Maybe We Should Be Problem Managers
Steve Johnson, Under10 Consulting
kHUB post date: December 20, 2019
Originally presented: November 5, 2019 (PDMA 2019 Annual Conference)
Read time: 8 minutes
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“So… what would you say you do here?”
Many product professionals struggle to answer this question. There are titles like product manager, project manager, product owner, product marketer? What do these mean?
Unfortunately, titles are a mess. What one company calls product management, another calls product marketing. Product owners are sometimes product managers and sometimes business analysts.
In my consulting work, I am continually faced with myriad titles and confused employees who are not quite sure of their roles and responsibilities. As a result, these product professionals do whatever they’re asked to do—which is why 47% of their time is spent in unplanned activities, such as:
- Responding to RFPs for the sales team
- Giving a product demo to a client
- Designing a new user experience
- Mapping the stories and tasks for a new release
- Writing content for the company blog or newsletter
It seems that many product professionals provide product support to development, marketing, sales, and other departments. Which is natural. After all, product professionals have expertise in the product, the market, and the domain.
But if product professionals spend their time doing these unplanned activities, they often neglect their own job responsibilities.
Marty Cagan, author of INSPIRED: How to Create Tech Products Customers Love, writes: “Countless people with the title 'Product Manager' or 'Product Owner' are not doing the job their company needs them to do.”
And if it’s not the tactical, technical activities requested by development, marketing, and sales, what is product management?
Maybe this will help.
In a well-run organization, each role has a single orientation; they either support customers or support the market. That is, some roles support customers one at a time and other roles support a market full of customers. And not just customers—they need to understand the people who do not use the product—the untapped potential market.
So, some of the activities in an organization relate to either market or customer, as shown in green.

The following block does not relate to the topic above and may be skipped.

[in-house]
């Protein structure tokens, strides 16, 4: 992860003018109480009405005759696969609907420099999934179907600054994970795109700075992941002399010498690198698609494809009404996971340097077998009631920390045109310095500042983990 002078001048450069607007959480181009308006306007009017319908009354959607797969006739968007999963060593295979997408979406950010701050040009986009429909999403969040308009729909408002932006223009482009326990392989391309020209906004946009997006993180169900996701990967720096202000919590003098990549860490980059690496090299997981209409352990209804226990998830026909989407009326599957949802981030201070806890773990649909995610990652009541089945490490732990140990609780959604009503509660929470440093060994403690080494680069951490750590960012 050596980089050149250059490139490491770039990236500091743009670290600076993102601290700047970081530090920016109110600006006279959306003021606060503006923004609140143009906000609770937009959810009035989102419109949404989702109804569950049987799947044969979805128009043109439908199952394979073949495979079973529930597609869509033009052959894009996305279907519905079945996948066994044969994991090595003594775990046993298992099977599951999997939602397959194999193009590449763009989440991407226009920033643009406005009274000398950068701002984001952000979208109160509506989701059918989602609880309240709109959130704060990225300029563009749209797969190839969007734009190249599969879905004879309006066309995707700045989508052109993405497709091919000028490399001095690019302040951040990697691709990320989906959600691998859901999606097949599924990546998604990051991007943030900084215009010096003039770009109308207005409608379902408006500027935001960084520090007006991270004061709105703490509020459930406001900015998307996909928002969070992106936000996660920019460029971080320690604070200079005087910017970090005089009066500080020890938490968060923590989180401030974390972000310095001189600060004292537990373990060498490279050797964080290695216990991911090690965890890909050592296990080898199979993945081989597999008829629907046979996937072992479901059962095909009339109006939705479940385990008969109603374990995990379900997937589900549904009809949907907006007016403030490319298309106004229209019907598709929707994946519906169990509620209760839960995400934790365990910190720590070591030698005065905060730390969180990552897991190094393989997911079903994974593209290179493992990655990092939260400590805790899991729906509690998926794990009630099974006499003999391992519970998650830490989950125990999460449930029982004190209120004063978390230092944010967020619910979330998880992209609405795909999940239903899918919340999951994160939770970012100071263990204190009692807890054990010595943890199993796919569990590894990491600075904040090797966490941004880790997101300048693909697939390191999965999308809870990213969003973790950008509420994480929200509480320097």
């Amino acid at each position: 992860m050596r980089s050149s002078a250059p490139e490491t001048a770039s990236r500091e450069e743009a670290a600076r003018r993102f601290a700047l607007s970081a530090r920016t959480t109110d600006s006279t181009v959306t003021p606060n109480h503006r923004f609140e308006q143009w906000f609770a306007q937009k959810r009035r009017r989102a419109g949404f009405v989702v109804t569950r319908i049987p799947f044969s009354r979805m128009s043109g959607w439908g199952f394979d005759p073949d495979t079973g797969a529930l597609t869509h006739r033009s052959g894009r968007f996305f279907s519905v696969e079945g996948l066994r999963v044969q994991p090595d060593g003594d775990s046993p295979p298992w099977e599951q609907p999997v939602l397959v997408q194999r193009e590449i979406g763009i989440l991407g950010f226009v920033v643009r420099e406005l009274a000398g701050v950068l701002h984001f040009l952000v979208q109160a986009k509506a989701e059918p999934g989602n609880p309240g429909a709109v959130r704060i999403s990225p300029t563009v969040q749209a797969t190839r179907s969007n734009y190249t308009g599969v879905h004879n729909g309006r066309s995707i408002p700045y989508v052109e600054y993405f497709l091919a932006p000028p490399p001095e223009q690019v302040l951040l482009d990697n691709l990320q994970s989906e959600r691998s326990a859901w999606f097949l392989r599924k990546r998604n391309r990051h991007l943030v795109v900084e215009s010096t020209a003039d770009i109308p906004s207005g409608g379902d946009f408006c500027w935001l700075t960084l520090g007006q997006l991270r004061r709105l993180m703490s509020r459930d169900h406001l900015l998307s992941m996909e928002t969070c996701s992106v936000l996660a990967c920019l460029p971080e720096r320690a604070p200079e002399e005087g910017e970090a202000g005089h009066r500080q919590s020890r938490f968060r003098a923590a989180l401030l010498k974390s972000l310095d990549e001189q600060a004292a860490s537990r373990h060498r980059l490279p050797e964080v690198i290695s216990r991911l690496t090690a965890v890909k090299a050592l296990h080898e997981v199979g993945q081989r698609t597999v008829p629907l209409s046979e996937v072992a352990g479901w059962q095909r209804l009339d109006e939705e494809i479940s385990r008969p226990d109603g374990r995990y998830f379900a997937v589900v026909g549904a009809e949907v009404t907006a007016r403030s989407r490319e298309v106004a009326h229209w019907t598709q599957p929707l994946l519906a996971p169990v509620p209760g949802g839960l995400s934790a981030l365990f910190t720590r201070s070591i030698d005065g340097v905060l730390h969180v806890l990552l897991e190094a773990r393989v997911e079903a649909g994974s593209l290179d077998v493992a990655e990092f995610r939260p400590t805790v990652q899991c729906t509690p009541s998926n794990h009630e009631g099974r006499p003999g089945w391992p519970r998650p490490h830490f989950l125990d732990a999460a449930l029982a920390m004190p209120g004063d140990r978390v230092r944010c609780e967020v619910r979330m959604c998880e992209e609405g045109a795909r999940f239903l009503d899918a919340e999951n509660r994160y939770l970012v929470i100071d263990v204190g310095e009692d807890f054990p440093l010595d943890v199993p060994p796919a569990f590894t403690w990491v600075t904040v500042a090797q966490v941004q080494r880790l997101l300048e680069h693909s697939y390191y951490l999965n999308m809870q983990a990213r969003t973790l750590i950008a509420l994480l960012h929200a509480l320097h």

And consider this. Some of those activities are focused on the product you’ll have in the future versus the product you have now, as shown in orange. Enhancement requests and new product options are about future products. Promotions and sales tools are for the product you have now.
Finally, activities relate to one of these: Problems, Solutions or Delivery, as shown in blue. Market discovery such as interviews and observation as well as insights from your product data help identify problems—either problems in your product or problems in the way it is marketed and sold.
Where do you fit?
Make a list of the major items that you do weekly. Artifacts you create (such as product stories), ceremonies you attend (such as the daily standup), documents you write (such as articles or RFP responses). Write down a dozen things or more.
Now put them in two groups: those that are for one customer and those that are for all customers.
Some company roles, such as sales and customer support teams, focus on customers one at a time. Those activities and artifacts related to one customer are important! They’re items like customer demos, sales support, and RFP responses. But they’re not the responsibility of product management. Sales and services teams work with customers one a time; they own “Delivery”.
Now consider the items associated with all customers: things like customer interviews to uncover problems to be solved, product content such as ebooks, and win/loss analysis. Move them into one of two groups: they’re either about Problem Identification or Solution Design.